Look, I'm flying!
A snippet of conversation this weekend reminded me that I already had the pics for a post like this.
"Oooh", and I called out the name of a well known stuffed animal.My young trendy friend made a a horizontal hand gesture that means in the US: cut it off/out.
"Eh?" I was puzzled.
"No, Kyle doesn't like Fluffy FiFi anymore."
"Why not?" I queried. " It was not that long ago that he loved that animal."
"Because I heard Fefe say words that were not so nice."
"Oh, I understand." I trusted my friend's judgment. I'm not up on the latest with how animals behave in stories and shows.
But this is what I like to say to the story and film makers, as well as to the makers of toys.
A very simple concept: children imitate!
cool shades like grandpa
cool shades like grandpa
Children imitate even cross-gender wise!
This little 3-year old (5th grand child) kept grabbing my hat, till his mom got him his own!
Then he wanted to be in the pic with Nana)
Haven't we had enough toys that lead to violence in boys?
The boys of today are the men of tomorrow!!
So sad to see young preteen girls struggling with anorexia, because of a certain doll they were given. Don't excuse yourself by saying that the ones in which it happened were disturbed, and it was not the toy you invented.
Your toy or show or writing helped steer innocent children in the direction of the abyss.
I know it is strong language, but nothing is sadder and more easy to prevent this by making toys that
inspire to creativity
inspire to healthy fantasy
are fun and innocent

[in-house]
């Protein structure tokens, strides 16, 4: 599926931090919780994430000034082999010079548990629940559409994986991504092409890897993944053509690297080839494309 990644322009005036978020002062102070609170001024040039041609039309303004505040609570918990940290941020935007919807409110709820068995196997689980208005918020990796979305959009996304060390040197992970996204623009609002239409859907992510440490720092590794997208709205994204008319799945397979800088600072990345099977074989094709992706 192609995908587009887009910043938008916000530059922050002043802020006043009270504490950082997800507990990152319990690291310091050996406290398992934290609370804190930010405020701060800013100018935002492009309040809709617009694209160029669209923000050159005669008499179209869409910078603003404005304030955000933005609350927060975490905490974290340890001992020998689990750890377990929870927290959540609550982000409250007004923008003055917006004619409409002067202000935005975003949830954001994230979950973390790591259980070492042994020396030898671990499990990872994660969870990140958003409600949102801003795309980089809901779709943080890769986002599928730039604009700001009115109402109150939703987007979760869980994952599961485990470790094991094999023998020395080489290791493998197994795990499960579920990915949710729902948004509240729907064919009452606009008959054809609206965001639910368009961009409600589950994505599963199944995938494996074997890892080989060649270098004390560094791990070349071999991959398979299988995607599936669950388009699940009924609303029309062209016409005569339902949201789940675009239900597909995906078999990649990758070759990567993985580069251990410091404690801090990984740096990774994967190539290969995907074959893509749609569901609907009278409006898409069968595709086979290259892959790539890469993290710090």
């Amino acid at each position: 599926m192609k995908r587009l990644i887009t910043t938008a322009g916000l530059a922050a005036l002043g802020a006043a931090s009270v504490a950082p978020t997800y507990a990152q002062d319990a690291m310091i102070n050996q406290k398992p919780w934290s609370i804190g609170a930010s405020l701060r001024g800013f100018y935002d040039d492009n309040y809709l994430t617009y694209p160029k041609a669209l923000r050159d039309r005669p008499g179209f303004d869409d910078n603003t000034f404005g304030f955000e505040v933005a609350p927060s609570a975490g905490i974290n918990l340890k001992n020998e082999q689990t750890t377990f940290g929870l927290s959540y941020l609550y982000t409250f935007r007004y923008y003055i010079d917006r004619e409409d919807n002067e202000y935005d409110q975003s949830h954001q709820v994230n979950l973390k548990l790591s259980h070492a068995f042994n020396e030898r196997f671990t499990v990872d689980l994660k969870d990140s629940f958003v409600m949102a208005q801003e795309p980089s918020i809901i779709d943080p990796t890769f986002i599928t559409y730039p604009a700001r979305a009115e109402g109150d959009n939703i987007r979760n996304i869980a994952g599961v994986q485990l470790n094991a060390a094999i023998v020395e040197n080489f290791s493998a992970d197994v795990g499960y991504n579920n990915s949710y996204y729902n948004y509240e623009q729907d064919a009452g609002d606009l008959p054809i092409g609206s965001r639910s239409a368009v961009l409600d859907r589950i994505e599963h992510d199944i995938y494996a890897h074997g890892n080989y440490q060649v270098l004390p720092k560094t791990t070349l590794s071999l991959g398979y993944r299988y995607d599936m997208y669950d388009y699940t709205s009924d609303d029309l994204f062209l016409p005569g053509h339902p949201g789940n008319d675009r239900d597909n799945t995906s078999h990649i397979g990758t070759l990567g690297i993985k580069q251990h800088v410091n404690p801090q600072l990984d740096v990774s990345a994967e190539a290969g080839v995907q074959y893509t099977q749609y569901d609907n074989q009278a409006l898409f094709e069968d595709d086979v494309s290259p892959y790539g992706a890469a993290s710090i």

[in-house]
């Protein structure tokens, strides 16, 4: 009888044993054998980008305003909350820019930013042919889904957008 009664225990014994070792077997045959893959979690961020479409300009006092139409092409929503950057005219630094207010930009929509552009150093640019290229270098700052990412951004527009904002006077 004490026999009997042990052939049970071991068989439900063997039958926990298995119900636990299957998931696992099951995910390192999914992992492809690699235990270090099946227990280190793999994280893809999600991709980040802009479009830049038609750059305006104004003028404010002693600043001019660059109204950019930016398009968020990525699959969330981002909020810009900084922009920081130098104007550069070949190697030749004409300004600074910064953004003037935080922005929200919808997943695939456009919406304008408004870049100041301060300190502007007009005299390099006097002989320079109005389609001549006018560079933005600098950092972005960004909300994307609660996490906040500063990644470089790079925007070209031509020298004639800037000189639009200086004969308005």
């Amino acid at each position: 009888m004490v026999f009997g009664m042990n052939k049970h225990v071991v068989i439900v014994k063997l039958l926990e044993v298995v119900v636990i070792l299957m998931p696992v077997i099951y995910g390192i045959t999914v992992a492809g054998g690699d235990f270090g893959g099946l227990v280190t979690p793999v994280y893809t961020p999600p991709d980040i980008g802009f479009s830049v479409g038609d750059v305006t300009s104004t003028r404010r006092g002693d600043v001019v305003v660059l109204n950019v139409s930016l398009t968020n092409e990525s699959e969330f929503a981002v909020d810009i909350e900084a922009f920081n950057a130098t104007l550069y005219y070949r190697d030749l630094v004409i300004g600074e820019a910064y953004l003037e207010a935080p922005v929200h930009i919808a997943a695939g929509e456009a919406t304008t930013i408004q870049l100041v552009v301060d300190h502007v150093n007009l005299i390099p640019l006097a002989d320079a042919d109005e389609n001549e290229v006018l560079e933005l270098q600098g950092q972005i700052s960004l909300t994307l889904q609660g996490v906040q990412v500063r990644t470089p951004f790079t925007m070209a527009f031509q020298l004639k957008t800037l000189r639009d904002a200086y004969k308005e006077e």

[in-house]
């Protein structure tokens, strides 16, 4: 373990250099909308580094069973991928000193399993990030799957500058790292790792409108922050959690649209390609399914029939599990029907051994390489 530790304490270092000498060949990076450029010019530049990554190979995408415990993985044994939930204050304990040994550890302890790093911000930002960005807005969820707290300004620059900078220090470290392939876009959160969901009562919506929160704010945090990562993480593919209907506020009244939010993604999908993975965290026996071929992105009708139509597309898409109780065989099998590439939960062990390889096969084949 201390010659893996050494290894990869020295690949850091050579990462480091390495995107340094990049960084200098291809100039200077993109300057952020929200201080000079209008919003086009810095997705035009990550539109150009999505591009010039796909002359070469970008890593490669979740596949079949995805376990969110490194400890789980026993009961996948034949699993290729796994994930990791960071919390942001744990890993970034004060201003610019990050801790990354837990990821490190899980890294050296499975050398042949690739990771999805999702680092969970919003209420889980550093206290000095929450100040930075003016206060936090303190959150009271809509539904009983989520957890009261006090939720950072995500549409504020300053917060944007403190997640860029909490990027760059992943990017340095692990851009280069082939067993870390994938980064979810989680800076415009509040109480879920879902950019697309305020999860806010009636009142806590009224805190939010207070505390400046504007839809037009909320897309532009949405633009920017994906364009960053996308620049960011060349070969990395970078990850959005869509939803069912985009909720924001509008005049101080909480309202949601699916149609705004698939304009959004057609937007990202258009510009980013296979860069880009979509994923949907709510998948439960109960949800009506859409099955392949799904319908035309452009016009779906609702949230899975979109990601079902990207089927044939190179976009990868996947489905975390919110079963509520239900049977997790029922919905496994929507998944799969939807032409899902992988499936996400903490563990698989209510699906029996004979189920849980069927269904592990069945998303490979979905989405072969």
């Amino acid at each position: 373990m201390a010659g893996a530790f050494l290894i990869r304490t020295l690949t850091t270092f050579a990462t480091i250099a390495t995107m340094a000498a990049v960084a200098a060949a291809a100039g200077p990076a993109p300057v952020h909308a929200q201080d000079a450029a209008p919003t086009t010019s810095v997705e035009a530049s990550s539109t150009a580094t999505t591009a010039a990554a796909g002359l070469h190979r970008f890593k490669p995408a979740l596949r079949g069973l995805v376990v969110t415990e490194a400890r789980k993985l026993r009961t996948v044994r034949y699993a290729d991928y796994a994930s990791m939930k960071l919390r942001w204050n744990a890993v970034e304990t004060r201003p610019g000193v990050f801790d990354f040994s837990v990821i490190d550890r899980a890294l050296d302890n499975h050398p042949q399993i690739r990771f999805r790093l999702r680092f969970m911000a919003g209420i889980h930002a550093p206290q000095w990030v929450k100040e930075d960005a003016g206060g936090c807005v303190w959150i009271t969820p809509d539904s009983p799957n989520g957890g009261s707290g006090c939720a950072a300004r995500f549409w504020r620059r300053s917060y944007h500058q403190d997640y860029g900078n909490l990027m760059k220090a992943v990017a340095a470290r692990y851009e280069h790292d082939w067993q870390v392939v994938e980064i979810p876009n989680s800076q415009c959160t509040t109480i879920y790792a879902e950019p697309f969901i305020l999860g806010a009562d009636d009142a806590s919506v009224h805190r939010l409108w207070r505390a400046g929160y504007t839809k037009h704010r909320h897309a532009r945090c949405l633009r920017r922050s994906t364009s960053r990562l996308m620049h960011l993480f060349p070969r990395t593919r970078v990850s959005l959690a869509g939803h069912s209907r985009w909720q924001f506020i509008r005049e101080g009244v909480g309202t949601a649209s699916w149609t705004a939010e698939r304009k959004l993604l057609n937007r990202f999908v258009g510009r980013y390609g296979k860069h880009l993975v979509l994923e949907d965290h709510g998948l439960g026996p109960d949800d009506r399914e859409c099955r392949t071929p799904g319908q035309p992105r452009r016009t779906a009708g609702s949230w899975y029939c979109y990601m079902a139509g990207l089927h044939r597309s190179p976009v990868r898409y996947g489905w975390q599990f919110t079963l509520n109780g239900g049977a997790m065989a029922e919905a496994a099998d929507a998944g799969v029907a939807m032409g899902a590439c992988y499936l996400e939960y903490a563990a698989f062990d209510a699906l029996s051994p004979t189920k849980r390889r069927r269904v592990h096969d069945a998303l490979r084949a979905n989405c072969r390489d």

Especially the last. I think that some think that that is not possible, and they will be beat by the competition. What legacy do you want to leave?
Being a money-grabbing, greedy walk-over-dead-bodies toymaker, author or film maker, or one who is creative and inspired children to follow their dreams and become something beyond what their parents reached in life, without elbowing to the top?
When my oldest, who is now a mother herself, was in preschool (loooong time ago), she was a participant in a study to lengthen the attention span in preschool children. One activity was "washing rocks." So I was glad to see that not too long ago I saw a store that had a game "to paint rocks."
The best toys are not the pricey gadgets or the latest video/screen games (they don't inspire to creative thinking, but to follow directions!!)
things we use in everyday life, like boxes (first pic),
cloth, or things around the house,
and which one sees in nature like rocks, pine cones, etc.
MEANING it does not have to cost a lot of money to occupy a child
Parents even have a bigger responsibility. I'm the last one to say that that is easy. It's a very complex task. Something may be okay as a toy,
but then when it appears on TV or a DVD, they can take a total different direction with it than the original toy/figure.
The responsibility to keep saying "NO" to toys that lead to destroying ingenuity and creativity.
To be a watchdog for any writing or viewing material that is inappropriate for kids.
Someone labeled PG13, but you are the one who has to check if it's really 13!
Don't roll your eyes and say, "I don't have time to check everything they're watching or with whom they are playing."
As long as your child lives at home, he or she lives by YOUR rules. But are you setting the boundaries?
A child may scream "I hate you", but in their twenties they may say, "Thank you for not..."
Try to ask yourself "what is BEHIND this game, what is the consequence of this game?
But EVERYONE's kids has "them." You are not everyone. Have some spine. Love does not mean that you give your child everything they want, or even that you help them belong to the "popular" crowd. Anyone who has become well known AND had stamina, had to give up something "everyone" did or had.
Love means that you help them develop beyond where you have come - in any aspect of life!
This may sting a little or even a lot, but I hope you can see that I am an advocate of the children!